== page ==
Here's one possible response:
World News Daily report is a satire site that by its own admission does not publish true stories. It's is also the source or a lot of hateful content. I found this out from Wikipedia — the Wikipedia article cited a large range of sources, from Buzzfeed to the Washington Post.
How do we get there? We start by doing our "just add wikipedia" trick. Let's show the ABC one first:
We search the URL or domain and add our bare keyword
wikipedia. Selecting the most relevant search result we find it is a known satire site.
One thing you'll notice in the Wikipedia article is that Buzzfeed News is cited as source. Students are often confused by this, since they are most used to Buzzfeed being primarily a source of videos such as "I tried to eat five popular candies from Romania and this is what happened."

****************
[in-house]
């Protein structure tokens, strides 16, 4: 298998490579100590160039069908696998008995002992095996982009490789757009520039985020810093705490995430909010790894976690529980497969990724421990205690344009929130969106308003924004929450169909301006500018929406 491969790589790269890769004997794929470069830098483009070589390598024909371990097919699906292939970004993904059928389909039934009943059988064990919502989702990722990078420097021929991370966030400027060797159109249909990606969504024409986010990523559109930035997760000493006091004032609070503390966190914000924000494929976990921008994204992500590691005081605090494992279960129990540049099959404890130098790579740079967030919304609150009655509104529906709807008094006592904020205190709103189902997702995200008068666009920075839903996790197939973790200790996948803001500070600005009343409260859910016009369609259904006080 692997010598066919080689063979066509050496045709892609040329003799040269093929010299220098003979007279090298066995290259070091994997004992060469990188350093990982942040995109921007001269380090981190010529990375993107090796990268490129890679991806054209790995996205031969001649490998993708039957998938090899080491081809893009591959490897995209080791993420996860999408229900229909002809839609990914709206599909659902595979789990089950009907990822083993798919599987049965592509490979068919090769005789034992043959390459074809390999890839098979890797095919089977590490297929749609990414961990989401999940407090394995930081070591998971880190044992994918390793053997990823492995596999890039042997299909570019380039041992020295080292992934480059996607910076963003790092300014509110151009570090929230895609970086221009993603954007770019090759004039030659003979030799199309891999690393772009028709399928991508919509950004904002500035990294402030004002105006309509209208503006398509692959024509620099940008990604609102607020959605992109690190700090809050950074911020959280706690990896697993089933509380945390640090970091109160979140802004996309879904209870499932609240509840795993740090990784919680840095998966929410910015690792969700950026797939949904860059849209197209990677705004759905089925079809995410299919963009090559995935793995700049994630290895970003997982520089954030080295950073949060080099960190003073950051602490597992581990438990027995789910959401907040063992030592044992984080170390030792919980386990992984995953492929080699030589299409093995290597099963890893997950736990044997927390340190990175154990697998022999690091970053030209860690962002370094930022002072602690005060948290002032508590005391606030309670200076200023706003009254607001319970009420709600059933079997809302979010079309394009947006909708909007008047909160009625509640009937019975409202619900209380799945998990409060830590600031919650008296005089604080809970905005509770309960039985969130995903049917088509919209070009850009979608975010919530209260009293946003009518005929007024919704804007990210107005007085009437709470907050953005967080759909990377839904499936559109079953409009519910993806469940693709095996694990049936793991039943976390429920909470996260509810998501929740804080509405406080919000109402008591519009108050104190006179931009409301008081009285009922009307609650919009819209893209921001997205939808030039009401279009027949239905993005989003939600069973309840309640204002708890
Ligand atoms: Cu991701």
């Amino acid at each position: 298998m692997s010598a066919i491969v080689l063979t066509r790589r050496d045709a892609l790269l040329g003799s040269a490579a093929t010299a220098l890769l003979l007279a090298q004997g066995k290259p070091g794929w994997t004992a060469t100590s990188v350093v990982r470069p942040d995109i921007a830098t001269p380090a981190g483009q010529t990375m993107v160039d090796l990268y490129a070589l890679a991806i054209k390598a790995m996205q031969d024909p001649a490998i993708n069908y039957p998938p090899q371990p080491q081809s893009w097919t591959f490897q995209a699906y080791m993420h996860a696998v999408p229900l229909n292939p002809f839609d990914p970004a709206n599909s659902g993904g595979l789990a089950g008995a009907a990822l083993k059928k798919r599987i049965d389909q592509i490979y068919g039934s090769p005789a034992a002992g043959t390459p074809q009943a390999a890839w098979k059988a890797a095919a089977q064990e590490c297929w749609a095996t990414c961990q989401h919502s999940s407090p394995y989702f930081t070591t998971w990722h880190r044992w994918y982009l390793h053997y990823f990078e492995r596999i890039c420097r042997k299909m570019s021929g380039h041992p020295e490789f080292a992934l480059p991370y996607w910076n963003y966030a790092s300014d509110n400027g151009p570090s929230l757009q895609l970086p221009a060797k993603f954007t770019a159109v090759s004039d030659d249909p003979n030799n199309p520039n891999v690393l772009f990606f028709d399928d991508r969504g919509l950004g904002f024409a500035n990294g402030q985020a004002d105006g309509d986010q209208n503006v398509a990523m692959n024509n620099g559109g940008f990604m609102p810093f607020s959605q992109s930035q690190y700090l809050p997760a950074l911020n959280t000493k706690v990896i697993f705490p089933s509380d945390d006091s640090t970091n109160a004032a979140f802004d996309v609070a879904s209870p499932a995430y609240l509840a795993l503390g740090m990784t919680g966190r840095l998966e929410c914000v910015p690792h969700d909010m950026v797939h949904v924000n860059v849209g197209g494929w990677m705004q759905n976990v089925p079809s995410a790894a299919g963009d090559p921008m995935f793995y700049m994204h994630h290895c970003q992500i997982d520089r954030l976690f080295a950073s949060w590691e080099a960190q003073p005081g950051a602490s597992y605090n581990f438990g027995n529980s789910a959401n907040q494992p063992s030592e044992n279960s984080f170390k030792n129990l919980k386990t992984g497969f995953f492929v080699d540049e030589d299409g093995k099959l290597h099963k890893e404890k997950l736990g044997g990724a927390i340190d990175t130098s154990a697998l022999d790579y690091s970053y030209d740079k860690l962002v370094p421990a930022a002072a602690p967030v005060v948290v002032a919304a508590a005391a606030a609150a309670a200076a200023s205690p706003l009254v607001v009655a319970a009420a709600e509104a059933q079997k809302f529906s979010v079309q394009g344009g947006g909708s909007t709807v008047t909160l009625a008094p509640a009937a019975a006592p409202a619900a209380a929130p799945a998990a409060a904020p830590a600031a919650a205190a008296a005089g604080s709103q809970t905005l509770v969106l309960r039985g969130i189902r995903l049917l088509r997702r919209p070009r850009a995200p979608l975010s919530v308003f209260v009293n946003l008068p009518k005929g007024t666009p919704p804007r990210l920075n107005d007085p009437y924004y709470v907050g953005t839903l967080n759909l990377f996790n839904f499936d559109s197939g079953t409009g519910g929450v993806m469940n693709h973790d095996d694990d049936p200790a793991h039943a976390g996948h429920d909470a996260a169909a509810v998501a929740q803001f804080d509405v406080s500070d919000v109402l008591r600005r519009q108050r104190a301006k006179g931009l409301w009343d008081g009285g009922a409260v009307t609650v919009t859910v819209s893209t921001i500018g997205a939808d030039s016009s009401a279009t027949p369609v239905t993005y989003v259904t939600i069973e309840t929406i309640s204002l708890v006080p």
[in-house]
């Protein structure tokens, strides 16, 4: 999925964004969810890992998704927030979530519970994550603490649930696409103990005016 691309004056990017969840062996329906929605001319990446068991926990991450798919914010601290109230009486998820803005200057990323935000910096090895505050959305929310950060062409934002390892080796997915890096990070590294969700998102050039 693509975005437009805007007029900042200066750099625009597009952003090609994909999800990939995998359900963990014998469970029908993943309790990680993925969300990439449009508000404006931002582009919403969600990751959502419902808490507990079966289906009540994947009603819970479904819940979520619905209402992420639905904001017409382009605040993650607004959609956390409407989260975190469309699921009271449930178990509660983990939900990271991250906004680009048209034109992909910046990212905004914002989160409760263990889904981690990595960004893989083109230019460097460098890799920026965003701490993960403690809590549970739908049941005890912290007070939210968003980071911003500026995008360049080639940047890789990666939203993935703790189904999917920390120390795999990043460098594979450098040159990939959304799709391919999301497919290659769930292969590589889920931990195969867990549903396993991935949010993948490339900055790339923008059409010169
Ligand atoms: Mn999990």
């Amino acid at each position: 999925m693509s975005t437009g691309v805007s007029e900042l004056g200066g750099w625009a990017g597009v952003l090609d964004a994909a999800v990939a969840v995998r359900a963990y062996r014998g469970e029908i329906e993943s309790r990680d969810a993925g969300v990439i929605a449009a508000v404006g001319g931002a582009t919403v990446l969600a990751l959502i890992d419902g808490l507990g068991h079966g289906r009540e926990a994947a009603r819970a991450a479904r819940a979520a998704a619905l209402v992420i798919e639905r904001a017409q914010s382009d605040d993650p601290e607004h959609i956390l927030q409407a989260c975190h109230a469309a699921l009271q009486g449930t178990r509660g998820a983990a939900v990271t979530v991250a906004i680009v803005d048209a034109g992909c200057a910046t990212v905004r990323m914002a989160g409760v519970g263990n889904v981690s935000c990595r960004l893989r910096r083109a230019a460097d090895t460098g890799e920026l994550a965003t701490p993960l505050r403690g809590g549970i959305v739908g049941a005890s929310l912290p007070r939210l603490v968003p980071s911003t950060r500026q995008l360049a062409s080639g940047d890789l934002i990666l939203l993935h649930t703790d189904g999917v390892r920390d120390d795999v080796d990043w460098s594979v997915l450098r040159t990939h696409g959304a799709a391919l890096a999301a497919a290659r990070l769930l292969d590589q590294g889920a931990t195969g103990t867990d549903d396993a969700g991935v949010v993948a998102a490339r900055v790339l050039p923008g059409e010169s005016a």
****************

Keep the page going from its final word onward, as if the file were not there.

That Buzzfeed site isn't good news source for very much. It's not "fake", but it's not very serious. Years ago, however, Buzzfeed spun off a reliable, award winning news publication under the name "Buzzfeed News" (domain: www.buzzfeednews.com). And harkening back to our "contextual authority" discussion earlier, it turns out that Buzzfeed News has two of the top experts in the world on the "fake news" phenomenon. So when you see a link to Buzzfeed News on question about the trustworthiness of a site, it's well worth following.
One problem — larger in the past, but still extant — is the problem of "fauxtire". Experts on disinformation use the term fauxtire to describe sites such as World News Daily Report which claimed to be satire sites (like the Onion) but in practice were not linked to because people thought they were funny but because people were fooled into thinking the stories were real.
This presents an interesting problem — if you run a site that is supposedly a humor site, but in practice it is convincing people of awful things, are you responsible for that? What if you intentionally tweak satirical headlines so they are more likely to deceive people (and hence make you more money from ads)?
Next up: Conclusion of lesson two